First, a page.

made a lot of sense. Now that we have something more functional.
How does on-call work?
We don’t have a formal on-call, but we might have to bring that on in the next
six months. Currently, we have Slack Connect with our top customers, and we have
great observability and alerting. If there is an issue, we use Discord to start
the conversation and the right people can come in.
Hiring process at Replay
How does the application process work? What are the stages and what is the timeline?
As a general rule of thumb, we believe everyone applying here is technically
strong. I don’t think you should apply to work with this team if you aren’t
excited about the future of software and making software more understandable.
Everything else in the interview process is testing for fit. “How do you like to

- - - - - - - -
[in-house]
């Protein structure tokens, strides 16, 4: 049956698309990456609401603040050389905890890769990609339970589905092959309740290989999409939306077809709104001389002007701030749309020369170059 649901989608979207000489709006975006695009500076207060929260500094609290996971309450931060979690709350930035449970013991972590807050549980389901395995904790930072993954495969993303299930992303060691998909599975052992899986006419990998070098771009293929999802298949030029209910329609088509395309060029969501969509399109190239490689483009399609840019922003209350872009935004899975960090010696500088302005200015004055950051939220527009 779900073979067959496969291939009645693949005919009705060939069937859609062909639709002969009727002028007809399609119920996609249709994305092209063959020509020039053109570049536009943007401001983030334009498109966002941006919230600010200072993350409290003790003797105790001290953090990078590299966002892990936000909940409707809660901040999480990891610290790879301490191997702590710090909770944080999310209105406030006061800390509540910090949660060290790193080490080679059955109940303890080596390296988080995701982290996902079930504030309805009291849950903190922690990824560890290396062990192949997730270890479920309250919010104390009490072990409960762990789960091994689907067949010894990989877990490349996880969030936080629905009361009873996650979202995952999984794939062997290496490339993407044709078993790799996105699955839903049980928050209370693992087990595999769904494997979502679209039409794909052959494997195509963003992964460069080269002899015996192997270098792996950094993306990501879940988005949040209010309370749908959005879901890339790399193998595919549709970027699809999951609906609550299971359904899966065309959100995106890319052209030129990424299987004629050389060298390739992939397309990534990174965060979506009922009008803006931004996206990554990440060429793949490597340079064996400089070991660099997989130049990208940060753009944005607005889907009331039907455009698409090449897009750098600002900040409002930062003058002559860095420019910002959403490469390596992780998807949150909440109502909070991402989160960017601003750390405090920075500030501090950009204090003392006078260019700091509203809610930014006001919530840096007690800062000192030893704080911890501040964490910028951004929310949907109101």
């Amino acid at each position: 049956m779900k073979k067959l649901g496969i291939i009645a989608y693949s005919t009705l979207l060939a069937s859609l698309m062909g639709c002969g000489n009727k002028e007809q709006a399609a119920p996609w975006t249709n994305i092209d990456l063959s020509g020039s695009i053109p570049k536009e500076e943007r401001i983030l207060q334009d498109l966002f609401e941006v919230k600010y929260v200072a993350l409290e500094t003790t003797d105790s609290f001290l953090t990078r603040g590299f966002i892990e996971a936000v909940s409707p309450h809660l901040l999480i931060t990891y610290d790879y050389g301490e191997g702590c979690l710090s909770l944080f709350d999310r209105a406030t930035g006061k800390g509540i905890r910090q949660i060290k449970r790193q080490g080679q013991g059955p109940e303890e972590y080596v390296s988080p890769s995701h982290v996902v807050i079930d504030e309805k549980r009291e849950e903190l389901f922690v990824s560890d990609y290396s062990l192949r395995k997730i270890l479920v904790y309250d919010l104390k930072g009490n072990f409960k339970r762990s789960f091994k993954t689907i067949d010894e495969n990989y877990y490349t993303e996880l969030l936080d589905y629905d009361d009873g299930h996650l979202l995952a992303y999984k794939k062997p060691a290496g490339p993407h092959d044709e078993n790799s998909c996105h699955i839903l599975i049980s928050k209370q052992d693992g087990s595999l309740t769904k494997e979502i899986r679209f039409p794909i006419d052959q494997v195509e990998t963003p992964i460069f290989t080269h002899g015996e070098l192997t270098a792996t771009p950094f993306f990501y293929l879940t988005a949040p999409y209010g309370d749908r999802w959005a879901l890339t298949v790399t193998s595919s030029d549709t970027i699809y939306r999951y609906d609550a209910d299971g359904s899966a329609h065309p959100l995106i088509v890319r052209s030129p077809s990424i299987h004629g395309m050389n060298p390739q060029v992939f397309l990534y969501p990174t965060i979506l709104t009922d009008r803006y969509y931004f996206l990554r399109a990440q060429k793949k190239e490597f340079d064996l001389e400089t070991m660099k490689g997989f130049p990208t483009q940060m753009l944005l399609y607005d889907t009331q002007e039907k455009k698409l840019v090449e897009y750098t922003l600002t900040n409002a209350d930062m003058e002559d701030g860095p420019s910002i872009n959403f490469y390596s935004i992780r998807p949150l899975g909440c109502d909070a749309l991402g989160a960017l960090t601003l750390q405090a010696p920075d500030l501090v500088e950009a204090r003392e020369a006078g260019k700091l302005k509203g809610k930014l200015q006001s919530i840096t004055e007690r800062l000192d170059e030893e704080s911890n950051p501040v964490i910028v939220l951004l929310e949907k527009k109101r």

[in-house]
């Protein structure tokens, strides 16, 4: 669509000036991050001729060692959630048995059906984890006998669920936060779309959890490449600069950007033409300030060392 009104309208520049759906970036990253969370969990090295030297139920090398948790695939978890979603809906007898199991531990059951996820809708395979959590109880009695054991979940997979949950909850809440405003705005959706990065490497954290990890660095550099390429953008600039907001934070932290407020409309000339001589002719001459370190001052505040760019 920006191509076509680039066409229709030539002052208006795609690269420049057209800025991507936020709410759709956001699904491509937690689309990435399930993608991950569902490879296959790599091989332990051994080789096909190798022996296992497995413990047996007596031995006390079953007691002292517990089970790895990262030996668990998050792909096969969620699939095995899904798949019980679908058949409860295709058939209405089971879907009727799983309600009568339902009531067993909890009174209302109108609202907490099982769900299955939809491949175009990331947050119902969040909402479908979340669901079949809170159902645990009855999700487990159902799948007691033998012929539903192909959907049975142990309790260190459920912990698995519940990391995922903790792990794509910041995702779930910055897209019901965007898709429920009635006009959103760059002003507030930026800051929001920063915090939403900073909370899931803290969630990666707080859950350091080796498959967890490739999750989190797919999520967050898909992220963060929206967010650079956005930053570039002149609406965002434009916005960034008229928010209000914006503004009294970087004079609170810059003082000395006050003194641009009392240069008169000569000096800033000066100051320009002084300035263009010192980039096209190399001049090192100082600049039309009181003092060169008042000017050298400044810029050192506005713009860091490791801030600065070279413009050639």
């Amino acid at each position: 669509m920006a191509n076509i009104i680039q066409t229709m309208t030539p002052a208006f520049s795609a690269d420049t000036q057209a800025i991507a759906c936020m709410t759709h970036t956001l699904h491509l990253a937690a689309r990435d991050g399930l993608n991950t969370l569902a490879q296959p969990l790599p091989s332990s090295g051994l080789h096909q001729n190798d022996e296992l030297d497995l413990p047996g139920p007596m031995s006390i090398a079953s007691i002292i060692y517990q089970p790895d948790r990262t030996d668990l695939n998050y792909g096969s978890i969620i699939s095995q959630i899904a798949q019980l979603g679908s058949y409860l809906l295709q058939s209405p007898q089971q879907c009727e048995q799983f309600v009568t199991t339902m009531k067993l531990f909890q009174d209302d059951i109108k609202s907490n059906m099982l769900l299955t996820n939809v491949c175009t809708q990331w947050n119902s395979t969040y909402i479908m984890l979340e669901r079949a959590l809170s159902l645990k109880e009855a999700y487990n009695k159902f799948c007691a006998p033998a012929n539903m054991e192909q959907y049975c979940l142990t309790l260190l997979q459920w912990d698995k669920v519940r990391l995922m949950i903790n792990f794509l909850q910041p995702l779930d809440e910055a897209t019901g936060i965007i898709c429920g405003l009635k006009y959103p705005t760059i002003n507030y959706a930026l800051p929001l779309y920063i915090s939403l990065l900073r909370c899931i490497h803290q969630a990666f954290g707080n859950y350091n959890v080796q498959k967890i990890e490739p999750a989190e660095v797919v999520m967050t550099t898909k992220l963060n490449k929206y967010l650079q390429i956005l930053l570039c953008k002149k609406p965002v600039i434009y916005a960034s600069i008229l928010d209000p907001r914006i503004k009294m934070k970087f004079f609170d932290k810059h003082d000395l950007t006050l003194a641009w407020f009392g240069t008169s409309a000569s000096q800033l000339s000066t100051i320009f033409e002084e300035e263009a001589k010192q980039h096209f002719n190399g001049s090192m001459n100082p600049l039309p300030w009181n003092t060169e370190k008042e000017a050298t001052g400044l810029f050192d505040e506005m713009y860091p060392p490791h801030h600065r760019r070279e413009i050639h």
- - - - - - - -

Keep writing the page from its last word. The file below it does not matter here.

work? What are your biases and trade offs and priorities? How do you like to
collaborate?” Getting to know us. I think, if we design the process right, you
will have a chance to say, “Hell, no,” to us. ‘cause you’ve got to know us just
as well as we’ve gotten to know you.
We think that the best people aren’t looking, we try to talk to them three
months, six months, two years before the timing works. Some people really want
to come on when the team’s five people, others really want to come on when the
team’s 20 to 50 and some people are just happy where they are. If someone is
actively looking, we can get to a decision on their timeline very quickly, even
within a week, but usually it would be two to four weeks.
What is the career progression framework? How are promotions and performance reviews managed?
At this stage, the most important thing we do is equity and ownership. The first
20 will shape the next 200. So as a technical leader, you help define the
technical primitives that we will build on top of. You also get to shape the
technical processes for how we collaborate, plan, prioritize, diagnose issues,
recruit. We don’t really do titles, but we do recognize ownership in a pretty